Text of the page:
Arguing that there should be more cross-Border health co-operation, he says: “Dying is dying, it doesn’t matter where you live, it’s universal and Ireland is one island. Okay, there’s a border, but we’re one island.

“I have friends from Derry, Newry and other places in the North who I meet through Voices 4 Care. It can only be beneficial for us to work together.”

In 2009, an expert on end-of-life studies, Glasgow University’s Prof David Clark, reviewed the future of palliative care in Ireland and concluded that an all-island institute could do much to help.

Founded in 2010, the AIIHPC, now led by director Karen Charnley, credits the 1998 Belfast Agreement for creating the environment where such co-operation could happen.

“It is beneficial that we work across and collaborate in both jurisdictions,” Charnley said. “There are always things which people and systems can learn from others.”

The institute does not itself provide palliative care. Instead, it develops relationships, supports research, offers advice to the Irish Government and the Stormont Executive, and holds regular gatherings.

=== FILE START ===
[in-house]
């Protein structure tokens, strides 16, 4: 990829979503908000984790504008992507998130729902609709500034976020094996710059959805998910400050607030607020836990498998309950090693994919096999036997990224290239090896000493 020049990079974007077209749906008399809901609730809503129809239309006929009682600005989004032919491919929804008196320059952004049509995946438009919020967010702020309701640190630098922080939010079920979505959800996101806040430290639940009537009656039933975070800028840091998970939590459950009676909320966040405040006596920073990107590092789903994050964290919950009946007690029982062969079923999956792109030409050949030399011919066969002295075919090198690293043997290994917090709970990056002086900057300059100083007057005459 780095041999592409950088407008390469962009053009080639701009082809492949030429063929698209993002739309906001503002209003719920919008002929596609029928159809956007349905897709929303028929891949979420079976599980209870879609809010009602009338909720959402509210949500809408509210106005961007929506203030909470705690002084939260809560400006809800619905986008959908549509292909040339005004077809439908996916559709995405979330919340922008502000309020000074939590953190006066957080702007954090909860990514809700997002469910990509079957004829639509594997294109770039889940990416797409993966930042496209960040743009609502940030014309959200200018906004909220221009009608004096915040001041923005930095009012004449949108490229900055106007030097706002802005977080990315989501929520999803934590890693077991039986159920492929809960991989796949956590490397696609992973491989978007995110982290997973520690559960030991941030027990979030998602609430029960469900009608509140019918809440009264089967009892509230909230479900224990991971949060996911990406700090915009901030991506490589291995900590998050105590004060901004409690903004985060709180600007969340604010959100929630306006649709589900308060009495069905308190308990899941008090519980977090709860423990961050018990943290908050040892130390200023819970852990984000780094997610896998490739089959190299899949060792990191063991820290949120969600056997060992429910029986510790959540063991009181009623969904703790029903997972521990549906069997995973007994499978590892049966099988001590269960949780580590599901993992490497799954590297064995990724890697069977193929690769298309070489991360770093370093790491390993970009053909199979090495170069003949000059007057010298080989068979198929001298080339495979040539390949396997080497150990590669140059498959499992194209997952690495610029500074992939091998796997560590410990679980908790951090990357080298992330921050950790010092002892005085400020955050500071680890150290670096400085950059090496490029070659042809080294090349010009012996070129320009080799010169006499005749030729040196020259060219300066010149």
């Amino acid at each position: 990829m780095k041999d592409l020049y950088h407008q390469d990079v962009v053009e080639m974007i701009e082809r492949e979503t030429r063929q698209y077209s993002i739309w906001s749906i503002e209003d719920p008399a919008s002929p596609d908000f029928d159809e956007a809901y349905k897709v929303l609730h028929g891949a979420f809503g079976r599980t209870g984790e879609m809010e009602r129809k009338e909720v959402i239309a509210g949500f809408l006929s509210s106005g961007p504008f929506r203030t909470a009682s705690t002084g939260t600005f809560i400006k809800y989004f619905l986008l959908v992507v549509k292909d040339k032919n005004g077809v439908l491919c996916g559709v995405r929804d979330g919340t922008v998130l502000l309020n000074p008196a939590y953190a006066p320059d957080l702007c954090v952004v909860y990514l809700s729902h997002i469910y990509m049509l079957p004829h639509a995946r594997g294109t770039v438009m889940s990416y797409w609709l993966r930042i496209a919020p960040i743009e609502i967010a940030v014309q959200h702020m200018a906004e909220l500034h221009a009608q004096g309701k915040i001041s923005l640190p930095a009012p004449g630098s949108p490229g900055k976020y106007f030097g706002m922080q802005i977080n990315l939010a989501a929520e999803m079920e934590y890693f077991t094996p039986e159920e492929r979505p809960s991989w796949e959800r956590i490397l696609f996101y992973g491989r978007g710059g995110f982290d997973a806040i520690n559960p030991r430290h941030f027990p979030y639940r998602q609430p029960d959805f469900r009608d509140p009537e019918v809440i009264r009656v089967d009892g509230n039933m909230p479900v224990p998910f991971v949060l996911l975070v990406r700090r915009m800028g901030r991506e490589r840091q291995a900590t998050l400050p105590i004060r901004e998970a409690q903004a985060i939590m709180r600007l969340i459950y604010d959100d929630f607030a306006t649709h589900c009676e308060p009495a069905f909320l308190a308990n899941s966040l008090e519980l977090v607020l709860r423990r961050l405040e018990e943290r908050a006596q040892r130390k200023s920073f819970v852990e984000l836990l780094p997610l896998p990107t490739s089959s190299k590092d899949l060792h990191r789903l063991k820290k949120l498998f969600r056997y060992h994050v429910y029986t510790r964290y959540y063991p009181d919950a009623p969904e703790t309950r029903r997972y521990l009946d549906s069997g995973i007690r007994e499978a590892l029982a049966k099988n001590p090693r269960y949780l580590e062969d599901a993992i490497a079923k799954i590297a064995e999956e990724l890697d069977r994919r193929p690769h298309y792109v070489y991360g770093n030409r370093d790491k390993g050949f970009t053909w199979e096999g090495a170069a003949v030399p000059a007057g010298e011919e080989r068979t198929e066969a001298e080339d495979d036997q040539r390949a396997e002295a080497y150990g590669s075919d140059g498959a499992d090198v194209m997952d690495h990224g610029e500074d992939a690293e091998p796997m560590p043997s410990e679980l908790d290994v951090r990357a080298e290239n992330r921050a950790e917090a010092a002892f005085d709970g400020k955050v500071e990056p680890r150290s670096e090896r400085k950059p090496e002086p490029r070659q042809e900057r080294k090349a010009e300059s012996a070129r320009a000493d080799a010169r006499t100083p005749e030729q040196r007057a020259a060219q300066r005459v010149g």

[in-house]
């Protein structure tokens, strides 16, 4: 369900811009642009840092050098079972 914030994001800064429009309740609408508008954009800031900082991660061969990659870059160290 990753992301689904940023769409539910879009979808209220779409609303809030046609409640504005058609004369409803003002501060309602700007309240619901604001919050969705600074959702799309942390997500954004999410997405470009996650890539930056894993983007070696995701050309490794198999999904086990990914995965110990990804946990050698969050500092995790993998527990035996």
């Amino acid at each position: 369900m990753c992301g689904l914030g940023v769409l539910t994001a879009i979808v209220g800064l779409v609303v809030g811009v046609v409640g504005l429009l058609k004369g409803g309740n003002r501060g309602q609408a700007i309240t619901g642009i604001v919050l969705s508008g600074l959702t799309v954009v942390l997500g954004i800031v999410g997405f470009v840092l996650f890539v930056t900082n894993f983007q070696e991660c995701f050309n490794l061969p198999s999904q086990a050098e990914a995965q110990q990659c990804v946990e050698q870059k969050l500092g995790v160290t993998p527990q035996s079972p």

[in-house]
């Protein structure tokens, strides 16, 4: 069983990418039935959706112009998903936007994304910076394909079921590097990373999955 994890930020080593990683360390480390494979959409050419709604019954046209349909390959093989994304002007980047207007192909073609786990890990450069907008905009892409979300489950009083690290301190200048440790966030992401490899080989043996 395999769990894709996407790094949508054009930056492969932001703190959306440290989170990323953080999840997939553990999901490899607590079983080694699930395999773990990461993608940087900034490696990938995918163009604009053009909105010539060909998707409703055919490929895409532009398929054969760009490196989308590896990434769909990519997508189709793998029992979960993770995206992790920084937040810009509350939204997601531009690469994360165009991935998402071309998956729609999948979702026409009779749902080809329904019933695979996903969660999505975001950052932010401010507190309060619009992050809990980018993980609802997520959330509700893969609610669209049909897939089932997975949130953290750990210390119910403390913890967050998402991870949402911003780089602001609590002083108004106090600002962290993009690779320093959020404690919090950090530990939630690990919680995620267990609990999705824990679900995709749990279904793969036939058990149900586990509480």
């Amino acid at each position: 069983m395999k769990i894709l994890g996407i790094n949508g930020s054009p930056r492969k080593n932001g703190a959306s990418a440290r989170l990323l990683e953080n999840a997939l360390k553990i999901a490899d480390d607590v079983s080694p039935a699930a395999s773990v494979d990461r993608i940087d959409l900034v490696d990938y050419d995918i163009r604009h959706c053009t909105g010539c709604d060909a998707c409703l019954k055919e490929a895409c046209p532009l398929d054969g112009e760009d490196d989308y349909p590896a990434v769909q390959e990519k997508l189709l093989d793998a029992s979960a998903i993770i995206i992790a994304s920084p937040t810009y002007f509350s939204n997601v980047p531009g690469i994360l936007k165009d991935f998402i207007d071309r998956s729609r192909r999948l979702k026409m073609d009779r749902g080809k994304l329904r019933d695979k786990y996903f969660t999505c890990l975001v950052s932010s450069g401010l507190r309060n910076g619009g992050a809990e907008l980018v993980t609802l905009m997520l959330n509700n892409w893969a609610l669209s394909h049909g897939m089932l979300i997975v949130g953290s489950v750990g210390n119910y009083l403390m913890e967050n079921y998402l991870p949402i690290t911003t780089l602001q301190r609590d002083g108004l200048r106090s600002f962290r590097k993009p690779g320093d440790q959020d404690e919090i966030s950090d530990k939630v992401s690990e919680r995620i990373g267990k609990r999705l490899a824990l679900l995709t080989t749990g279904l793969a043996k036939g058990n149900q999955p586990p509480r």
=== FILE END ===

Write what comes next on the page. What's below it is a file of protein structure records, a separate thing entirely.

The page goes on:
Its 49-strong palliative care research network “leads research” across the island, says the network’s chair, Prof Joanne Reid of the Queen’s University Belfast school of nursing and midwifery.

Research shared

“We improve and change practice, north and south,” she says. “We didn’t have this infrastructure across the island prior to the AIIHPC. [It] enables palliative care researchers in the North and South to come together.”

Following work with the Marie Curie charity, 10 priorities were set, led by the need to improve out-of-hours’ care for the terminally ill, along with finding ways to keep people at home for as long as possible.

John Joyce: “Five years ago, I was told I’d have about eight months to live and I’m still here. It’s great to have the opportunity to give a little back.” Photograph: Keith Heneghan
John Joyce: “Five years ago, I was told I’d have about eight months to live and I’m still here. It’s great to have the opportunity to give a little back.” Photograph: Keith Heneghan

“We’re not just doing research for academic exercise,” says Reid. The best knowledge should not “just sit on a shelf somewhere” but should be brought into use everywhere quickly.